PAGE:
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Campbell River teacher Rob McNeill empowers his students through skilled trade expertise

Skydiving, industrial sewing all part of program at McNeill’s own expense.
Robron Student Aedan Clarke, a student in MacNeill’s program, re packs a parachute at the skydiving drop zone on May 14. Photo by Edward Hitchins/Campbell River Mirror

A cramped, isolated corner in Campbell River’s Robron Centre, tattered with industrial sewing machines, parachutes and a wall of handbags looks like a film set or military warehouse more than a place that may give high school children a future outside of academics.

But Rob MacNeill doesn’t see it that way. In fact, the proprietor of “Vertical Madness,” an industrial sewing trade program in Campbell River, sees that by opening the door to trades, the children he mentors open more.

“We put these children in front of doors,” MacNeill with a smile as we tour around the back rooms where it all happens. “Every door they open, they want to open two more.”

Having been involved with an industrial sewing program since 2017, he was first approached by now Healthy Schools Coordinator Drew Williams, to teach a class of six. From there, Outdoor Education Teacher Steve Joyce of Timberline High asked MacNeill to show his class how to sew up camping equipment, be it tents, sleeping bags or backpacks.

That started a regular filing in of students, with MacNeill teaching these children how to sew and repair everything, from car interiors to boat tops. MacNeill says the idea of a skilled trade is an art form that tends to be lost.

“Some of these kids I got at first, they weren’t really fitting into school,” said MacNeill. “The last sewing trade school in Toronto, it closed up about 10 years ago. We’re just trying to open the doors to other aspects that they wouldn’t normally get in school.”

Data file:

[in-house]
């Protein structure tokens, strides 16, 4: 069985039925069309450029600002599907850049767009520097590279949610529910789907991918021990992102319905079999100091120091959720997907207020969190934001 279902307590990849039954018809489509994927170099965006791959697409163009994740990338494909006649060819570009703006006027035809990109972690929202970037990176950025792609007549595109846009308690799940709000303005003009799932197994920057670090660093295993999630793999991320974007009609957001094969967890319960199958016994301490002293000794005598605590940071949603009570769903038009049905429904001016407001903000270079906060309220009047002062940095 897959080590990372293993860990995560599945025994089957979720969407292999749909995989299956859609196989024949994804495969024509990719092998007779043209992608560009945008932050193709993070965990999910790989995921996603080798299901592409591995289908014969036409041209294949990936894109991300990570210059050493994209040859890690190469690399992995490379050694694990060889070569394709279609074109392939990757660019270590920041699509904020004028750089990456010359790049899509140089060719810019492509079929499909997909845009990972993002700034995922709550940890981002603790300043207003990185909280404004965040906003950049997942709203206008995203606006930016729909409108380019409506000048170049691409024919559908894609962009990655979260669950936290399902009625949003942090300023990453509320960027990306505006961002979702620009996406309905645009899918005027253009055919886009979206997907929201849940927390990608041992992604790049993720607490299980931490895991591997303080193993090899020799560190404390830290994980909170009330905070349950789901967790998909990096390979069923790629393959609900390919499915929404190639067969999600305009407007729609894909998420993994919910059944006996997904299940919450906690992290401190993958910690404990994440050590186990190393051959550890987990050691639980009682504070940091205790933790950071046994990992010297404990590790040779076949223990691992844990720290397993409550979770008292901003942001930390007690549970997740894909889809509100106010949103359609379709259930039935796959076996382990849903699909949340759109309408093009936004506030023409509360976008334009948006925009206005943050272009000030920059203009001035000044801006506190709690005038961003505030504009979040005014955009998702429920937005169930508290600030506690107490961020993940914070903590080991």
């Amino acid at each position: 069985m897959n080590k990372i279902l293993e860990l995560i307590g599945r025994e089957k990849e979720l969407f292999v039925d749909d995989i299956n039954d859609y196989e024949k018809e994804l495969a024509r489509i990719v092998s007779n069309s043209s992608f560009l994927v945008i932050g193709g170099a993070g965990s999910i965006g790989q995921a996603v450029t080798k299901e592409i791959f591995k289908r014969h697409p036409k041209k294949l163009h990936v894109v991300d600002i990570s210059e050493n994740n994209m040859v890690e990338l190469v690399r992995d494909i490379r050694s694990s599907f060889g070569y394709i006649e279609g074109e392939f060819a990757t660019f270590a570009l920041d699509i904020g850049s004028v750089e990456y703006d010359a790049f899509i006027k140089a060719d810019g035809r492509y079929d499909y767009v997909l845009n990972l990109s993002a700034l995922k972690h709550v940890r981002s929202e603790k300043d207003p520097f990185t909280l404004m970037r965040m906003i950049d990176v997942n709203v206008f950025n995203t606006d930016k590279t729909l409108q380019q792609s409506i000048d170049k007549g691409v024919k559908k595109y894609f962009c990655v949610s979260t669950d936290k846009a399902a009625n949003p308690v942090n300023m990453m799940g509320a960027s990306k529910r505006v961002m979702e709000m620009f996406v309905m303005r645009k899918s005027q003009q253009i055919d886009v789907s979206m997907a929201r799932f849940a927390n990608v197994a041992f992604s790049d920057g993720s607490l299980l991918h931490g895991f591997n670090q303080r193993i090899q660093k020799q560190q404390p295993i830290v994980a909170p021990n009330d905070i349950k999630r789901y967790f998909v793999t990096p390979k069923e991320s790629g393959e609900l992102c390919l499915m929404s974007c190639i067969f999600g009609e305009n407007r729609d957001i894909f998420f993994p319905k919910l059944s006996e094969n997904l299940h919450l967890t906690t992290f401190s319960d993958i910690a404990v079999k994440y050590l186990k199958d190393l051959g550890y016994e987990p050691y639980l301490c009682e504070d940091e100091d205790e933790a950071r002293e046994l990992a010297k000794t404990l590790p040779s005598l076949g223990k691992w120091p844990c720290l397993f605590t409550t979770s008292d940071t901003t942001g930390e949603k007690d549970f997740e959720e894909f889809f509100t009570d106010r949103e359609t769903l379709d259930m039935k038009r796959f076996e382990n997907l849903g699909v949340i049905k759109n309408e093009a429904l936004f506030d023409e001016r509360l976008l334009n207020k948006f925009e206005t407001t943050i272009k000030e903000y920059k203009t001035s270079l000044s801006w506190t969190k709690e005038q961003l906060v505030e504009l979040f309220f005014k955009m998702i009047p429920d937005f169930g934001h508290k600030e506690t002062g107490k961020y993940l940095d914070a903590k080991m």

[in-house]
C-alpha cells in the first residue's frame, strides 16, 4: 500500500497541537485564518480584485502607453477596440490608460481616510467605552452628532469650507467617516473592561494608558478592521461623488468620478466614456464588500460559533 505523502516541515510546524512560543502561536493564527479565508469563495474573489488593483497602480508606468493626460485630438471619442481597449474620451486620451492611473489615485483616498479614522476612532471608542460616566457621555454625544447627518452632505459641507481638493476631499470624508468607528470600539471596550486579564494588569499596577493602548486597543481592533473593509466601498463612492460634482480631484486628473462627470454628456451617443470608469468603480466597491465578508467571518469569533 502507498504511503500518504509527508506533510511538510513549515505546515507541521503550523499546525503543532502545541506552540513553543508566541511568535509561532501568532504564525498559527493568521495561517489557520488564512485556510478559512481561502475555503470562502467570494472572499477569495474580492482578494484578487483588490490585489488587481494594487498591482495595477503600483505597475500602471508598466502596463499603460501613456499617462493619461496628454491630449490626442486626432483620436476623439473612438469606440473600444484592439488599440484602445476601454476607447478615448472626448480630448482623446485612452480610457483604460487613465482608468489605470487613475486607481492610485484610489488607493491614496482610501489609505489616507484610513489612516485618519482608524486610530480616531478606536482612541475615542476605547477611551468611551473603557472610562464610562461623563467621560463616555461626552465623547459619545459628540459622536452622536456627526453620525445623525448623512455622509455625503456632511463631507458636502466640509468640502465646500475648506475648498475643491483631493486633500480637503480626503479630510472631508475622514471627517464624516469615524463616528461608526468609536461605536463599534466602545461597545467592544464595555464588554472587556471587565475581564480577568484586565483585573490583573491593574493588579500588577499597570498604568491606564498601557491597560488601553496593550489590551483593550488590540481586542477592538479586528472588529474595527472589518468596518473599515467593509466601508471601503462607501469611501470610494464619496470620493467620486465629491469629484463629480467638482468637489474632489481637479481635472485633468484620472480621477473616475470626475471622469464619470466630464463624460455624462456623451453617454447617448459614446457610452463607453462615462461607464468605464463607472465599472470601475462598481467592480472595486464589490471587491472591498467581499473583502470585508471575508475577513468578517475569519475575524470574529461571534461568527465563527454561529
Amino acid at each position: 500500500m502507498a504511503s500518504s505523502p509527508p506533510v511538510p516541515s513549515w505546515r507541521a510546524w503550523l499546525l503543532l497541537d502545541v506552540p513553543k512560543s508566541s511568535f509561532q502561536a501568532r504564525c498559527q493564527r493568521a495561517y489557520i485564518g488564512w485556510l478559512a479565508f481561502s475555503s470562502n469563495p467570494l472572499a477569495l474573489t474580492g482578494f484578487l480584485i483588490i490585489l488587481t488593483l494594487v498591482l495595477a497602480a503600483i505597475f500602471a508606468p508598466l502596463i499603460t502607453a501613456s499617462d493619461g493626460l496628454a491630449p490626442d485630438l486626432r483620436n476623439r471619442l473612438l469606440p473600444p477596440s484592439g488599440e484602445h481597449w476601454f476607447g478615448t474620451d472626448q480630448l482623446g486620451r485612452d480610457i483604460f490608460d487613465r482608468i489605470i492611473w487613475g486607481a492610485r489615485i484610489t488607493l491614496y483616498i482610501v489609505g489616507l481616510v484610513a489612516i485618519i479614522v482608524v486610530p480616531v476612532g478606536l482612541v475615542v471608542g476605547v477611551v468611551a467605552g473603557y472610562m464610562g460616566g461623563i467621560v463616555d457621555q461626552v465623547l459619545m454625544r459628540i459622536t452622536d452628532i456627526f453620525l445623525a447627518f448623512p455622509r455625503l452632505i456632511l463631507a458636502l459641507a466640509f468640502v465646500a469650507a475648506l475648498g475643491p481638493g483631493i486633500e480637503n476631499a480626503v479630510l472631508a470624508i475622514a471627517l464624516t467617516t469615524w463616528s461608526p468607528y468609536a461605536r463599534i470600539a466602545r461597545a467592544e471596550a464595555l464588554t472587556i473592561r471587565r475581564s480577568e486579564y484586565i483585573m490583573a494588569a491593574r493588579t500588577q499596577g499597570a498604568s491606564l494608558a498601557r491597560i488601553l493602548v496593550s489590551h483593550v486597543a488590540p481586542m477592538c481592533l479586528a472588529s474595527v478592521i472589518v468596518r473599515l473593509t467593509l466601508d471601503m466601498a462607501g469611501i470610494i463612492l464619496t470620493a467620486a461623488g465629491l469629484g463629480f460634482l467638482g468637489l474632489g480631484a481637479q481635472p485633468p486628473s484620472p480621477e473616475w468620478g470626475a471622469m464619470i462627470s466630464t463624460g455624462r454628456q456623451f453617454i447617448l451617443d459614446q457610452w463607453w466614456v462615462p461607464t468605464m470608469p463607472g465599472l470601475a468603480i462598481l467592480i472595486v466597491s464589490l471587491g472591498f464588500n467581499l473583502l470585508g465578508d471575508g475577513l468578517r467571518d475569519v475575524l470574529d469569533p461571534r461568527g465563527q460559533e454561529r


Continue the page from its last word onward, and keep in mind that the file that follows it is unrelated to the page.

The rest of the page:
It was in 2020, however, that things really went to the extreme. MacNeill, an experienced military paratrooper with over two decades of experience, bought into the skydiving operations at Campbell River airport. It was then that MacNeill’s work experience kids starting asking questions.

“They were asking questions about skydiving. I said ‘you wanna skydive?’ So, we ran a couple of courses for (Joyce’s) class, and started getting them into skydiving,” said MacNeill. “You could see a real change in these kids, all of a sudden they are dealing with a lot of fear an anxiety, and then just going skydiving. It changes you.”

What makes it more remarkable is that MacNeill is receiving little to no compensation for his class. Covering everything from sewing up parachute patches, to packing the equipment and going through a jump course. He pays the work experience class — ranging in age from 15 to 18 — up to their solo skydiving licence, at the tune of $2,000 per child. MacNeill says he’s invested close to $100,000 to continue running the program.

“During COVID, the School Board said they were in a financial bind. They said if I want to continue, I’d have to pay rent,” said MacNeill, who’s rent is upwards of $2,000 a month. “I’m strictly here volunteering.”

You can tell from the sound of his voice that for MacNeill, this mentorship really hits home. Growing up with a single mother who was an emergency nurse, he left school at 17 to join the military.

“I was exactly where these kids were — single parent, mom was a full time nurse. She was never home. At 14, I was already working on fishing and dive boats,” said MacNeill. “With this, we can show these kids sewing, so they can go into any boat shop in town and land a job.”

He says the biggest thing for this generation, is that they’re too busy missing life.

“I grew up in a great time. I didn’t have social media and fentanyl to deal with,” said MacNeill. “I take children from three schools — Carihi, Robron and Timberline — they didn’t know each other. But now they are all part of a group — they are all on the group chat on whatever app it is. But it’s not them saying ‘You go to different school, I don’t like you.’ Now it’s ‘you like skydiving, let’s build on this.’ These barriers are coming down. It’s all about breaking these barriers down.”

For more info on Vertical madness, visit

Robron student Tianna Freund re-packs a parachute at the Drop Zone on May 14. Freund says that she has seen a lot of confidence in her since enrolling in the program, saying “before, i’d be afraid of talking to people. Now I want to.” Photo by Edward Hitchins/Campbell River Mirror.
Timberline student Liv Laidlaw is shown how to use the software on the computer, for skydiving tech such as freediving speeds, altimeters as well as editing the video. By showing the children this, Macneill says it teaches the children more responsibilities. Photo by Edward Hitchins/Campbell River Mirror